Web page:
A more detailed list of the losses included: a new Janesville-Monroe bus owned by Wisconsin Power and Light, valued at $7,500; two motor hearses and a small sedan owned by Shriner Brothers, about $6,700; two tractors and a trailer owned by Allis Chalmers Company in Milwaukee; a large coupe owned by Dr. L. E. Creasy; two cars owned by Frank Buehler; a coupe owned by Sam Magdal; a coach owned by G. L. Morey with a new washing machine inside; a coupe owned by P. F. Steuri; a delivery truck of the Voegeli furniture store; about 20 used cars belonging to the Buehler company; tools owned by the employees: Charles A. Jorgenson, Herman Dieckhoff, operator of the tire and battery shop in the garage, and Charles King; oil supplies; large stock of tires in the Monroe tire shop operated in connection with the garage; a stock of batteries and accessories; garage office equipment; Pine Gardens indoor golf course and equipment; and the new drink parlor fixtures moved into the space of John Fischbacher only a month earlier.

Officer Sam Jones, who was patrolling his beat, noticed the smoke on 12th Street about 11:30. He inspected the garage premises and found it coming from the west end. He ran to the alarm box and pulled the lever. Within a few minutes firemen had made the two-block run from spring square and were laying the hose.

The smoke was so dense that they were not able to do much inside the building. Only two trucks near the northwest door were removed. It was not immediately evident whether the flames would break out, but they finally appeared in the southwest corner. The firemen were able to turn water on the flames from the ground on the south, which was about level with the garage roof. 

Four leads of hose were stretched, only one from a truck pumper since higher pressure was not a necessity. The hook and ladder pumper operated at the southeast corner of the courthouse square. Another lead ran directly from a hydrant at 17th Avenue and 14th Street, one from 17th Avenue and 12th Street, and one directly in front of the garage.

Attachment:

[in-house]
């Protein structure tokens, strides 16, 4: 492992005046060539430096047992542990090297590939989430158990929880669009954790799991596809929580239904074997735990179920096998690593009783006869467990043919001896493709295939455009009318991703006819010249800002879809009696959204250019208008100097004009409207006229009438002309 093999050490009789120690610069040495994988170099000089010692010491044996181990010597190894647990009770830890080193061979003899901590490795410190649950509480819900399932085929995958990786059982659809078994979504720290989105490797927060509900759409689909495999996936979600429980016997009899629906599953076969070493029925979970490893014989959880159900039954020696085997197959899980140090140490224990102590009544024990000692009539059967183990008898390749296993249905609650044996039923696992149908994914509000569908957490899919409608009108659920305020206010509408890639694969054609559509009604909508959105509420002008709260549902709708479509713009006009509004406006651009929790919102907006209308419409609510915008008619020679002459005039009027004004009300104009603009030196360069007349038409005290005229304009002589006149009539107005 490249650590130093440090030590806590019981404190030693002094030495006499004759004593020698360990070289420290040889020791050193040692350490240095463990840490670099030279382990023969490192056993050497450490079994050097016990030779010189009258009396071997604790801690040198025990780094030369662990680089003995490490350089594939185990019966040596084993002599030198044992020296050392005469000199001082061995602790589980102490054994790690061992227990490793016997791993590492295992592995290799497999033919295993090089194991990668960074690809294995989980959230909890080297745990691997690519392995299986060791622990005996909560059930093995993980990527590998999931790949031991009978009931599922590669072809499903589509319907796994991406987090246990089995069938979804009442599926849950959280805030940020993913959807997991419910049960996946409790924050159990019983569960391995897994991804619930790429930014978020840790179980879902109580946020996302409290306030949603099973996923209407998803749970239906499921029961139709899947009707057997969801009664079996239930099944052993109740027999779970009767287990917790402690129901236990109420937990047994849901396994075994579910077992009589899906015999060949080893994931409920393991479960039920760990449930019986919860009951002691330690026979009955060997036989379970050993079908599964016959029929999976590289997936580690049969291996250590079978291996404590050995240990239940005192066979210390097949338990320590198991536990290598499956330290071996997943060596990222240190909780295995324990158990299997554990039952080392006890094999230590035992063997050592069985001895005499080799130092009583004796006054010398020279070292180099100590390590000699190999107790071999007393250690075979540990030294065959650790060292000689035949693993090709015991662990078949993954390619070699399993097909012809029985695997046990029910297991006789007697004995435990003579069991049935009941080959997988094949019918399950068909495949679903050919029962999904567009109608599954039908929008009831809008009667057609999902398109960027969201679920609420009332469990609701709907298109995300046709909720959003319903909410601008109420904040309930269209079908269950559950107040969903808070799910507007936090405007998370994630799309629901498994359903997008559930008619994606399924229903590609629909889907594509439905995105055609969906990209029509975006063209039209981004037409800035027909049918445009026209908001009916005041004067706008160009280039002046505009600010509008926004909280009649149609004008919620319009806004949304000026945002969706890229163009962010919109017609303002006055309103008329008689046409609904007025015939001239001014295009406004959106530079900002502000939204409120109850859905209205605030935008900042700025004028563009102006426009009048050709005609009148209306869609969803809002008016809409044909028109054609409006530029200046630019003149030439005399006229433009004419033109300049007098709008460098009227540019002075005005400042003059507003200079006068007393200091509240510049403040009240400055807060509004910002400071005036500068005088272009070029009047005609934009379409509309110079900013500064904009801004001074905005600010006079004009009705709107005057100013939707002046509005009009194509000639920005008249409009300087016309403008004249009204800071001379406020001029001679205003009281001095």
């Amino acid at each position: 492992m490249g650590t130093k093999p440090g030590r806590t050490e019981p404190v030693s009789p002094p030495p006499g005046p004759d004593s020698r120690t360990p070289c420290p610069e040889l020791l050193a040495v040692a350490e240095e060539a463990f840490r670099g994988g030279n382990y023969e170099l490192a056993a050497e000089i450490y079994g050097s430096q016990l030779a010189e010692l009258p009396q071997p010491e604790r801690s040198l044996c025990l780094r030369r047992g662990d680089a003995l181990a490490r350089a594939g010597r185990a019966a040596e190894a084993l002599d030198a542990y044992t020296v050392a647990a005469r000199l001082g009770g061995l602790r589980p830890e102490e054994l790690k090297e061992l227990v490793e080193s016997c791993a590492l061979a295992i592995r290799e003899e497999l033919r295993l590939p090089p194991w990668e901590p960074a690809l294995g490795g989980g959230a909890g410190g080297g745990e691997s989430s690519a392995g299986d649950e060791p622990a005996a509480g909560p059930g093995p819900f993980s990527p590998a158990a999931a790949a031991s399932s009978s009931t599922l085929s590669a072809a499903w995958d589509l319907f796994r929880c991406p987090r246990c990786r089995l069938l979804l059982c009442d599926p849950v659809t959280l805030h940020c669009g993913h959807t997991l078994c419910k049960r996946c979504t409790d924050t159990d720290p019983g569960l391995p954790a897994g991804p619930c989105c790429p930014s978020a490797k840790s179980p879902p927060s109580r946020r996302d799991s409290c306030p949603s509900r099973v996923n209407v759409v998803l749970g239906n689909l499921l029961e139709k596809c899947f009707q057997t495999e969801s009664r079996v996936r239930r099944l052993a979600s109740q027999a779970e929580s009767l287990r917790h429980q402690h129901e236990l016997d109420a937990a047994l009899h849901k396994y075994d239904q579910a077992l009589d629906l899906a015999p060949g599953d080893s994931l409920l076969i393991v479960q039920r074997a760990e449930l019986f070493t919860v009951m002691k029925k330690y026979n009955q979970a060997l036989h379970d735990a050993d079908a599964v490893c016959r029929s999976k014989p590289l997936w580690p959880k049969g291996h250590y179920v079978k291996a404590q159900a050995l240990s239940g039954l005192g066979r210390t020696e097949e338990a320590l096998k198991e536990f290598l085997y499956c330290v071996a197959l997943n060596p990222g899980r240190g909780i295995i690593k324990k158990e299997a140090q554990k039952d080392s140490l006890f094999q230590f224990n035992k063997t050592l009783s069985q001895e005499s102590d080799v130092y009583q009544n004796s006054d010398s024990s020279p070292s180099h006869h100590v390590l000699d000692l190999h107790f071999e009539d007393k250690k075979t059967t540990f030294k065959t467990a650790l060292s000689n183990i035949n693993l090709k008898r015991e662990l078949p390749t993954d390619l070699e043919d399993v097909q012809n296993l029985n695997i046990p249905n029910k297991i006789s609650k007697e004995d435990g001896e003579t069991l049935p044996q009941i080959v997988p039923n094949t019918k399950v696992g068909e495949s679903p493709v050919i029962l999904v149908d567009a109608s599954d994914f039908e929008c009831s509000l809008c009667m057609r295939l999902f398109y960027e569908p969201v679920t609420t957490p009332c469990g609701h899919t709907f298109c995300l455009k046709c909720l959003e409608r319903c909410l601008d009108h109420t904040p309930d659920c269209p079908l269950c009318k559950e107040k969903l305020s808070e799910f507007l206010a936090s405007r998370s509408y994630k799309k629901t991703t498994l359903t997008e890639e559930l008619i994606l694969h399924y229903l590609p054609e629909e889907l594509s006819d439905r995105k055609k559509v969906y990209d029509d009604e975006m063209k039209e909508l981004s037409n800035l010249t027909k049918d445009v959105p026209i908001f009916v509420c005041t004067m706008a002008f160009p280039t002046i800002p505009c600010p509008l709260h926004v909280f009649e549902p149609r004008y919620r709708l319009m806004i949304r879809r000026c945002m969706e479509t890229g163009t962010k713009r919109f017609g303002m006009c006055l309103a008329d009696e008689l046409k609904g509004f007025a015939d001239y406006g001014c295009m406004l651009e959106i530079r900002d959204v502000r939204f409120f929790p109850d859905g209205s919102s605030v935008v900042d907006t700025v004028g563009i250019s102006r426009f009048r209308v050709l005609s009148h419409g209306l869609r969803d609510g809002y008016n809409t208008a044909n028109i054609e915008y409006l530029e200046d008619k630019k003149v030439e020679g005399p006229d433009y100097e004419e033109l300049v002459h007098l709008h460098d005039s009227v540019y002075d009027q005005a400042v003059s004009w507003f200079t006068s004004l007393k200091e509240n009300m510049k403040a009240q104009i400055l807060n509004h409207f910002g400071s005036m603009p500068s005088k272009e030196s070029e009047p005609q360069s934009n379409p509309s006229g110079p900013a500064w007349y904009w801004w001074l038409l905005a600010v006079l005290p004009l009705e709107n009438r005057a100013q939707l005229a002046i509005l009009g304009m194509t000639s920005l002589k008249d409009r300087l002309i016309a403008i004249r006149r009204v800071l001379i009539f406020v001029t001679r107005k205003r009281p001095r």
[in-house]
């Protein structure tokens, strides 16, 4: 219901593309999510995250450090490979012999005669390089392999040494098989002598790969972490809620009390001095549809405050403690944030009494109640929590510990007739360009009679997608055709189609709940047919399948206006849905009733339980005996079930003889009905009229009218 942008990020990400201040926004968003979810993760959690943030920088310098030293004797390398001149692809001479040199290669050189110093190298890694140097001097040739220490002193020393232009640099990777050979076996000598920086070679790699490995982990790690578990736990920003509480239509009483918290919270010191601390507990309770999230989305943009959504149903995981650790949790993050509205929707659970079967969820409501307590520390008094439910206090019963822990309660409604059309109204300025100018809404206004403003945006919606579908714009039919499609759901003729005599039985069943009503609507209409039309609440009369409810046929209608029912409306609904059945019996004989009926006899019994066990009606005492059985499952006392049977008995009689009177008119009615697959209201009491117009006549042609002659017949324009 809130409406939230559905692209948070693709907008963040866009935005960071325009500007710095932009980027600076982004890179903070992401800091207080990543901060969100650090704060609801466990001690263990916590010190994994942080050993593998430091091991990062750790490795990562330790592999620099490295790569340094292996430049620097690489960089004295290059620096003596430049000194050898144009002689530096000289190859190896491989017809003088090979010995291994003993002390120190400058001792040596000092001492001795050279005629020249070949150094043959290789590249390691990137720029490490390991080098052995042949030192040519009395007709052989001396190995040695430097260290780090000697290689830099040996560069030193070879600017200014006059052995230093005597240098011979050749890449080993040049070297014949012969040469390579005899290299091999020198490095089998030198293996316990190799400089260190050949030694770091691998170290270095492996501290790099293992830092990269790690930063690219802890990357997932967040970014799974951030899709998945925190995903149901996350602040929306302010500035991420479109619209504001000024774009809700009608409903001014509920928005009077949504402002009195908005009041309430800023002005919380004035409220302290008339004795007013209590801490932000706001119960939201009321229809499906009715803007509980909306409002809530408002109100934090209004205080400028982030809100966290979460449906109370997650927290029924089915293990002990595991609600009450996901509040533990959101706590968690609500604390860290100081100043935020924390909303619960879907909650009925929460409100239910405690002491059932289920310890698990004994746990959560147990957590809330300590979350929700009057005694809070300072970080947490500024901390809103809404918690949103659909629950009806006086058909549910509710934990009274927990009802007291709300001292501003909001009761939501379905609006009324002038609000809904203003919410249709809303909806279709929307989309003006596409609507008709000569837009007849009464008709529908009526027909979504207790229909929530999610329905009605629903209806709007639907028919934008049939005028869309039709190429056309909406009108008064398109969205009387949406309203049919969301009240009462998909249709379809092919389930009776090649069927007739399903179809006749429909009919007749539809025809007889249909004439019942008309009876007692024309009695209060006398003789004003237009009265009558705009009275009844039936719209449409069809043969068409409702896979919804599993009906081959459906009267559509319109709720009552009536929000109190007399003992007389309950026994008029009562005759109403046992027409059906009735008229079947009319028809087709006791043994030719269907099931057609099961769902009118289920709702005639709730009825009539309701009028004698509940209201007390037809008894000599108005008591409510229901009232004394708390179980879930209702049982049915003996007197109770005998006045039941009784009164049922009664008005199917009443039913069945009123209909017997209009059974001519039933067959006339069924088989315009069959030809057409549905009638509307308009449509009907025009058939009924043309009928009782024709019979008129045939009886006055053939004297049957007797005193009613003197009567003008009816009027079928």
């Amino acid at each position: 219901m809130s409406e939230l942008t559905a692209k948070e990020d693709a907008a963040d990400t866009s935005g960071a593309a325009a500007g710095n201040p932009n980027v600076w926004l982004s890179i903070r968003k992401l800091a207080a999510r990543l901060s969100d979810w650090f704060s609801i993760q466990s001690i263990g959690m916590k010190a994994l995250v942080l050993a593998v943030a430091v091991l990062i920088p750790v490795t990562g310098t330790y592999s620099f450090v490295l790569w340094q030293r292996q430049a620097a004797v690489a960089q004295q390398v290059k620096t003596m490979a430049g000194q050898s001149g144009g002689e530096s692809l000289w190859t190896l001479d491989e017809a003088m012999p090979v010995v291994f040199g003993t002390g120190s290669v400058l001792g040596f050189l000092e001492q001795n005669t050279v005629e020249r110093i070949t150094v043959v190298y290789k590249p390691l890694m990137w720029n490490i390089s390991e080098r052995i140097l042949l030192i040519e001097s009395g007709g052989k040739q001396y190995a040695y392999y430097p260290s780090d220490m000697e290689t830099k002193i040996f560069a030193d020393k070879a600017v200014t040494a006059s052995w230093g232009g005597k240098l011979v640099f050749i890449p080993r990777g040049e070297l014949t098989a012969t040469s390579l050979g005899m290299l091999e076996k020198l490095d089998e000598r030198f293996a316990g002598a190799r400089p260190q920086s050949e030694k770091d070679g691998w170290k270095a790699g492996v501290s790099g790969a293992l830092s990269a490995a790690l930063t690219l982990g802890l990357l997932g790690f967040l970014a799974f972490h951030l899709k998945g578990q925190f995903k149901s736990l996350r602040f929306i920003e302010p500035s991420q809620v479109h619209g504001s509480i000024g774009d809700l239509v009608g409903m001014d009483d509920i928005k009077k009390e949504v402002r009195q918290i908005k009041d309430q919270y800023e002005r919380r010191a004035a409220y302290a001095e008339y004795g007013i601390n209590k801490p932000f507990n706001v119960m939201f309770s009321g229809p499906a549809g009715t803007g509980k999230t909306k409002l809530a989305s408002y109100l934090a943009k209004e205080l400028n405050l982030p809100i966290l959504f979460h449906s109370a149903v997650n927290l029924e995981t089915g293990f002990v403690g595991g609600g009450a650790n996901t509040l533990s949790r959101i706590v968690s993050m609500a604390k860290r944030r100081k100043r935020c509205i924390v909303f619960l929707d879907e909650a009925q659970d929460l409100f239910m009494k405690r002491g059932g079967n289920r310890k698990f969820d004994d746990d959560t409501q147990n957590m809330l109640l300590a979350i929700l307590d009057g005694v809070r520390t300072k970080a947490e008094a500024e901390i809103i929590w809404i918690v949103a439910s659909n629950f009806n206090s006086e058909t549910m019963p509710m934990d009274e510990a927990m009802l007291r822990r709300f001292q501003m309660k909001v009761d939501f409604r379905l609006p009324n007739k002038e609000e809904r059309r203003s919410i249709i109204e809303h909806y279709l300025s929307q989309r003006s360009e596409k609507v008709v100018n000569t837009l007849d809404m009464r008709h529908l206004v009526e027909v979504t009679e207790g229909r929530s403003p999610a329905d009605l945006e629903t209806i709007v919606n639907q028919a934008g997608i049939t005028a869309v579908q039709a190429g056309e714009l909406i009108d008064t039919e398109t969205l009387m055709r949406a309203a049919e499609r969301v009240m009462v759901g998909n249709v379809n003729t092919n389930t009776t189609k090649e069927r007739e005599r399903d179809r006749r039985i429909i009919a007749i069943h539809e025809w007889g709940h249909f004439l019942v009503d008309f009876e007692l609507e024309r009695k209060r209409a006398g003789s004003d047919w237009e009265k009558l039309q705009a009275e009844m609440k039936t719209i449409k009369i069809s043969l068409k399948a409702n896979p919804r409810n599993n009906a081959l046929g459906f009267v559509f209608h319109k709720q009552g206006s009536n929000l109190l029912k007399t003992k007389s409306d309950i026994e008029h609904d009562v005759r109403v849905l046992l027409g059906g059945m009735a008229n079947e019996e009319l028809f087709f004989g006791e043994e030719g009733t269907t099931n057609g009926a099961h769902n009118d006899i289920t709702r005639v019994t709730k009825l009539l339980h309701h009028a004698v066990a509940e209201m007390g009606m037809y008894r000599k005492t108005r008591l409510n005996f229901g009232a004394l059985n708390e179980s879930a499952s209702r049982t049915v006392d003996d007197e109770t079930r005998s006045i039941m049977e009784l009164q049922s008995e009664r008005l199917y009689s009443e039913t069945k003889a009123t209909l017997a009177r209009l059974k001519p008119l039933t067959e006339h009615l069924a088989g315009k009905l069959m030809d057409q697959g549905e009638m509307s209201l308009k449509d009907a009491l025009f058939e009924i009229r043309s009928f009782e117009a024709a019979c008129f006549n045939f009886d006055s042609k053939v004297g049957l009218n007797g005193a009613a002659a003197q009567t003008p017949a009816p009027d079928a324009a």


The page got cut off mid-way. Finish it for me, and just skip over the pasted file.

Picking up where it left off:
“Small explosions in the hot mass were heard frequently and great showers of sparks were shot upward with leaping flames and dense clouds of light and black smoke. Lack of wind permitted a straight rise.” When the entire roof ignited it became a matter of simply spraying streams over the flames to reduce the danger of flying embers and sparks. The glow was lessening by 1:00 a.m. so the crowds dispersed, but some of the firemen remained at work with a hose until daylight.

Direct attack on the seat of the flames was impossible since the building could not be entered effectively and streams could only be shot through here and there as breaks in the roof appeared. The tin and paper roof held the fire and heat in and permitted it to spread the length of the building.

After opening of the doors on the east, the smoke cleared. Some of the men thought about removing some of the cars, but the entire roof ignited. That sent them scurrying and the entire place was ablaze. “The intense heat and water let nothing in the building escape damage.”

When mechanic Charles A. Jorgensen left the garage about 9:30 all had looked normal to him. The walls of the building were concrete block with a metal covered frame.

I’ll share more information about this fire next week.

— Matt Figi is a Monroe resident and a local historian. His column will appear periodically on Saturdays in the Times. He can be reached at or at 608-325-6503.